Americans keep quitting their jobs in record numbers
Some 4.4 million Americans – or roughly 3 percent of all employed workers in the nation – quit their jobs in September, the US Department of Labor said on Friday.
It’s been decades since workers have held the upper hand in the United States job market, and the latest data suggests the odds will continue to be stacked in their favour.
Some 4.4 million Americans – that’s 3 percent of all employed workers in the nation – quit their jobs in September, the United States Department of Labor said on Friday. That was 164,000 more than in August and marked the second straight month of a record-shattering quits rate in the Labor Department’s Job Openings and Labor Turnover Survey (JOLTS).
The quits rate is a barometer of workers’ ability or willingness to leave jobs. And job hunters certainly have plenty of breathing room to be choosy about who they work for, with the number of job openings in September little changed at 10.4 million.
Though lower than in July, when a record 11.1 million jobs went begging, job openings in September were still well above the pre-pandemic high of 7.3 million reached back in October 2019.
Shortages of workers and raw materials, as well as supply chain snarls, have become a hallmark of this year’s economic recovery.
The paucity of available workers has baffled many economists, because the US labour market is still 4.2 million jobs short of where it stood in February 2020 – right before the coronavirus pandemic struck.
Factors ranging from fear of contracting COVID-19 to childcare constraints to older workers opting to take early retirement thanks to swelling stock and home values have all been cited as possible reasons for keeping workers on the sidelines.
The increased competition for workers is especially tough on small businesses.
In October, nearly half of small business owners surveyed by the National Federation of Independent Business (NFIB) said they had job openings they could not fill and that they were less optimistic about future business conditions.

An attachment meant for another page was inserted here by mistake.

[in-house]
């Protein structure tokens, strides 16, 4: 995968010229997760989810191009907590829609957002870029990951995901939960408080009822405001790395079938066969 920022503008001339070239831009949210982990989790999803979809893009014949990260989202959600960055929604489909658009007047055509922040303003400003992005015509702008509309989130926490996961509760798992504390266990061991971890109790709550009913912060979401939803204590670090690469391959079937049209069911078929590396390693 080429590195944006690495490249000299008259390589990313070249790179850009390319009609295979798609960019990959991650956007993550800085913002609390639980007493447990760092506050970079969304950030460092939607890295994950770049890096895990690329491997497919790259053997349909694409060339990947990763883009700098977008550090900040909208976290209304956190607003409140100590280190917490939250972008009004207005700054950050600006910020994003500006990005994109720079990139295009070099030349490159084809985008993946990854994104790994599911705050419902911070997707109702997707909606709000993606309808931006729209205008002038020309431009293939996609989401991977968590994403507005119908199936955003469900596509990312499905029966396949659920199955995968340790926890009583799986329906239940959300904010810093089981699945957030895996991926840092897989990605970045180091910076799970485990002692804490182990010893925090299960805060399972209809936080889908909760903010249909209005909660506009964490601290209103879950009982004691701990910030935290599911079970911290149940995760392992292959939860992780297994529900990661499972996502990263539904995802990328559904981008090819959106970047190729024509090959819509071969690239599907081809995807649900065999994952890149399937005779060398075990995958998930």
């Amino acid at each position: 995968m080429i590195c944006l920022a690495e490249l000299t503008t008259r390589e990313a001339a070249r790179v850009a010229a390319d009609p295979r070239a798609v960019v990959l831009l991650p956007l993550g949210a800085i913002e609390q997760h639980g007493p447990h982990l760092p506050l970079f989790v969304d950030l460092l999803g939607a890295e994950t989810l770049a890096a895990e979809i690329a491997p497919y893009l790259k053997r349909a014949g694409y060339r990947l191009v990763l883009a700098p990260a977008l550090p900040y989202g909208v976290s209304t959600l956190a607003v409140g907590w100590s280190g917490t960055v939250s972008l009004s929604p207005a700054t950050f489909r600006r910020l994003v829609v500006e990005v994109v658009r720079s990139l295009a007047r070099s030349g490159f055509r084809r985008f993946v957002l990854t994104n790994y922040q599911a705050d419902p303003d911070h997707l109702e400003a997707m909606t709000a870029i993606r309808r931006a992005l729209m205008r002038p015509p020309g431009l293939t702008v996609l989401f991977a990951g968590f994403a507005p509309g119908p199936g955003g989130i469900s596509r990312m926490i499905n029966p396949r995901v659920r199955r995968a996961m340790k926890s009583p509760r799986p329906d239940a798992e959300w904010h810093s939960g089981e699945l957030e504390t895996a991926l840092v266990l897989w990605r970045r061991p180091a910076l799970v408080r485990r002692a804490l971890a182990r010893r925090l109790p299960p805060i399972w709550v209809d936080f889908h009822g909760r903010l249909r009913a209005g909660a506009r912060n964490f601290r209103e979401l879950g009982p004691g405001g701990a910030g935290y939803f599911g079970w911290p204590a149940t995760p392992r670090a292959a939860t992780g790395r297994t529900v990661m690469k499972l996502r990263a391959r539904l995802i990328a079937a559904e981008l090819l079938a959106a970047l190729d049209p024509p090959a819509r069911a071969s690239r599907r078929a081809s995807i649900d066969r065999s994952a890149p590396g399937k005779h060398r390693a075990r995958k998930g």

“One of the biggest problems for small businesses is the lack of workers for unfilled positions and inventory shortages, which will continue to be a problem during the holiday season,” said NFIB Chief Economist Bill Dunkelberg in a statement this week.
To entice job seekers, firms have been raising wages and offering more generous job benefits.
That was reflected in average hourly earnings, which jumped 4.9 percent in October over the year before.
Still, that pay bump is not keeping workers ahead of inflation. Because as businesses shell out more for workers and raw materials, those costs are being passed on to consumers.
In October, US consumer prices jumped a blistering 6.2 percent from the same period a year ago. That is the fastest pace in 30 years.
Leading the surge were energy prices, which were up 30 percent over the past 12 months. Prices of food and rents also increased sharply in October.
But some analysts see rising wages playing a bigger role in inflationary pressures in the months ahead.
“The September Job Opening and Labour Turnover survey shows labour market conditions are far tighter than the 4.6% unemployment rate suggests, and points to continued rapid wage growth,” said Capital Economics’ Senior US Economist Michael Pearce in a note to clients.
“With productivity stagnant, that will add to mounting cyclical price pressures, which we expect to take over from supply bottlenecks and energy prices as the key source of upward pressure on inflation next year.”
US consumers, meanwhile, are bracing for more pain in their wallets, with the most recent monthly survey of consumer expectations by the New York Fed showing median inflation expectations for the coming year have hit an all-time high.